Explaining his more liberal position, he stated: “In my opinion, I decided that the right to family life is a constitutional right of the Israeli partner or his/her child. This right includes not just the right to marry, but also the right to live in Israel. I also decided that the statute discriminates against Arabs, since all those who seek family unification from the West Bank are Arabs.” Barak characterized the majority’s backing of Cheshin’s countervailing security position in the following terms: “One judge supported his reasoning. Three judges concurred with me on the violation of the rights, but agreed with Cheshin on the proportionality issue.”
This belittling of the majority verdict prompted a settling of scores by Cheshin, who indiscreetly gloated to a reporter: “Justice Aharon Barak is ready for 30, 50 people to be blown up, but we will have human rights. I am not ready for that. He thinks that; I think differently. To my great happiness, I am in the majority.” Cheshin later apologized for these remarks, saying they were made in the heat of the moment.
A recently retired Supreme Court justice, Dalia Dorner, castigated Cheshin for his comments, noting that risk taking is in the nature of judicial work, because a judge cannot know for sure the effects of her judgments. Pointedly, she observed: “Who says that a terrorist will emerge precisely from among Palestinians who marry Israelis? Why does the identity card they [Palestinian spouses] would have endanger state security and not the blue card of the 231,000 Palestinians we annexed in East Jerusalem? Why is the one who married an Israeli more dangerous? In my opinion, when I discriminate en masse against Israel’s one million Arabs, thereby alienating them, I do more actual damage to our future security than the theoretical damage under family unification.”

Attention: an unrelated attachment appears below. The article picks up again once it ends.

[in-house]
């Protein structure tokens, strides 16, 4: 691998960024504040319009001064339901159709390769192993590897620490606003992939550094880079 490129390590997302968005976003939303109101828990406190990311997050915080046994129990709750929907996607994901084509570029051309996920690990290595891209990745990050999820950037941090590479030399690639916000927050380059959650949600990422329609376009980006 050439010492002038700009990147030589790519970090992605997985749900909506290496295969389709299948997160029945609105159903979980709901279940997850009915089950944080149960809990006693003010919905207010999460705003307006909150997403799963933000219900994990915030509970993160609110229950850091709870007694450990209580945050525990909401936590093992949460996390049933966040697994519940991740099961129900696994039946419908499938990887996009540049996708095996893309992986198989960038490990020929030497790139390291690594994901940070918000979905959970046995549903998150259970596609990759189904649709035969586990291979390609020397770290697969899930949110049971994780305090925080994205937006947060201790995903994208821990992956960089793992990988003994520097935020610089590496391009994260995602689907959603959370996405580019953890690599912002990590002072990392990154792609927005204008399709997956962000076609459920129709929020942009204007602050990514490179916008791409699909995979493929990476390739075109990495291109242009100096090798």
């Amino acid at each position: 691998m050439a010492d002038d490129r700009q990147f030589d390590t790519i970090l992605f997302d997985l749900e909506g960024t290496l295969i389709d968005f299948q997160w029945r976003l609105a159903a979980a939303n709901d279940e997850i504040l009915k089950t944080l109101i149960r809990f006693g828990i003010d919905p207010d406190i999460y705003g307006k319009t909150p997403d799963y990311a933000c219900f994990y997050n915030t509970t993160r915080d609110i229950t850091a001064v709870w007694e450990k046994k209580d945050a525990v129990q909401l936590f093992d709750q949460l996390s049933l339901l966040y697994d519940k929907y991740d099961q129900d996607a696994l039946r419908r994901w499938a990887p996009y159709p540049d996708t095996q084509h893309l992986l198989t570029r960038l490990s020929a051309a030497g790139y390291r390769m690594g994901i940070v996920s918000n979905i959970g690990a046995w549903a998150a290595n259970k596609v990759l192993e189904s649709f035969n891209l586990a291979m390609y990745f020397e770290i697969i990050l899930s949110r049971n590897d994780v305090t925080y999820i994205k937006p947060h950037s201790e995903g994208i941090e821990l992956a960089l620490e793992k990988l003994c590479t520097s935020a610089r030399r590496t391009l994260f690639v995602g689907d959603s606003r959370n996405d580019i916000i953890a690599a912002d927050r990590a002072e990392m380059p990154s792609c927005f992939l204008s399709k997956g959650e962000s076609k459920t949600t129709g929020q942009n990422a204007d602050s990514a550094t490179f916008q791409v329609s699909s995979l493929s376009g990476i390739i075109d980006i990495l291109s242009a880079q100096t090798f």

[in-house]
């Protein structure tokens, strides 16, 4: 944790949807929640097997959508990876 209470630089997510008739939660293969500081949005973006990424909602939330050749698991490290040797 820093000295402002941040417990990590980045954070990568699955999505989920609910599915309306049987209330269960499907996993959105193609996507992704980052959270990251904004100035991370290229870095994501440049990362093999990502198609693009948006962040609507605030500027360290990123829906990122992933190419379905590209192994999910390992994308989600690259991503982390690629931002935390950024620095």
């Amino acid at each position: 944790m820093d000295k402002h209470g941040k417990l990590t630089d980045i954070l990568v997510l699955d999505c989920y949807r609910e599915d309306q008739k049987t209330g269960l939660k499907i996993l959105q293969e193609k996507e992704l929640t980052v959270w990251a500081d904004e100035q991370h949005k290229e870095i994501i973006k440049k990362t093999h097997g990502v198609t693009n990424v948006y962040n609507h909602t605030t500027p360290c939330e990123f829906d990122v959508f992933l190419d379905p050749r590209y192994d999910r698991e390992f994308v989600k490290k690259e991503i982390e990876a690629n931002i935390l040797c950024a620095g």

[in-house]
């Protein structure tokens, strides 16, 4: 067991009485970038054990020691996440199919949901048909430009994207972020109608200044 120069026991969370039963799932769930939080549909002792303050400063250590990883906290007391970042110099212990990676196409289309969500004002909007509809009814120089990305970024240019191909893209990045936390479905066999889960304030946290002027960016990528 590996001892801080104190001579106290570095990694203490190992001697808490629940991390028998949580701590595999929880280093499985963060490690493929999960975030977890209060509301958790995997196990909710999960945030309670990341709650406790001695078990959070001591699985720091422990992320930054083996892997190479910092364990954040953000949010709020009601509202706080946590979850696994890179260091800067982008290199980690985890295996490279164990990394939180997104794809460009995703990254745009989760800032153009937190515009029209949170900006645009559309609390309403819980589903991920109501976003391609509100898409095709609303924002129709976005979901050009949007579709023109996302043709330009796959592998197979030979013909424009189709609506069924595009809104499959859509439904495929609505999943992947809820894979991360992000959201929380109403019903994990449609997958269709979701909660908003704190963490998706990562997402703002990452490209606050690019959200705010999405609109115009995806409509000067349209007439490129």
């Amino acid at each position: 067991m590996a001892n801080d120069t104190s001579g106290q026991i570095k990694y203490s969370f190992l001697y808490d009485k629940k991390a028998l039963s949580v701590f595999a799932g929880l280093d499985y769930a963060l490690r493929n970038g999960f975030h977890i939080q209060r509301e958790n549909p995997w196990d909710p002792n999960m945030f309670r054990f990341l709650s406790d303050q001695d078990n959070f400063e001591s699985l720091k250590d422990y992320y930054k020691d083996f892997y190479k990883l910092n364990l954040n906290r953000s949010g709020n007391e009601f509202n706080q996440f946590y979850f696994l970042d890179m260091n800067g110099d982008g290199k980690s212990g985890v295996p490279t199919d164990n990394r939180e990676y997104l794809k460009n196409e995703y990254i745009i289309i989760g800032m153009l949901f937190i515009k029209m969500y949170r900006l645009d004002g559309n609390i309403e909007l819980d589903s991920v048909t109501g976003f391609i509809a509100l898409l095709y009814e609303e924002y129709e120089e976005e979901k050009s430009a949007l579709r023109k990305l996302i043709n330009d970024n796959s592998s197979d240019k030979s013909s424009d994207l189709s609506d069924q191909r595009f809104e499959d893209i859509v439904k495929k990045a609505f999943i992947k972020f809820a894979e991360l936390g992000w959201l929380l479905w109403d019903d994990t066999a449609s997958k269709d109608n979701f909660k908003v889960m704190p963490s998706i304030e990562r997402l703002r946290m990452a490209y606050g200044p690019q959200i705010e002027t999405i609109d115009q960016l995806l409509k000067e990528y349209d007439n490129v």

While Barak and Cheshin expounded their differing assessments of the legality of the government’s security argument, the subtext of the Nationality and Entry into Israel Law went unaddressed. Cheshin made an elliptical reference to the “face” of Israeli society, while another judge, Ayala Procaccia, alluded to the fact that there was probably an additional logic driving the measure. That unspoken motive was demography.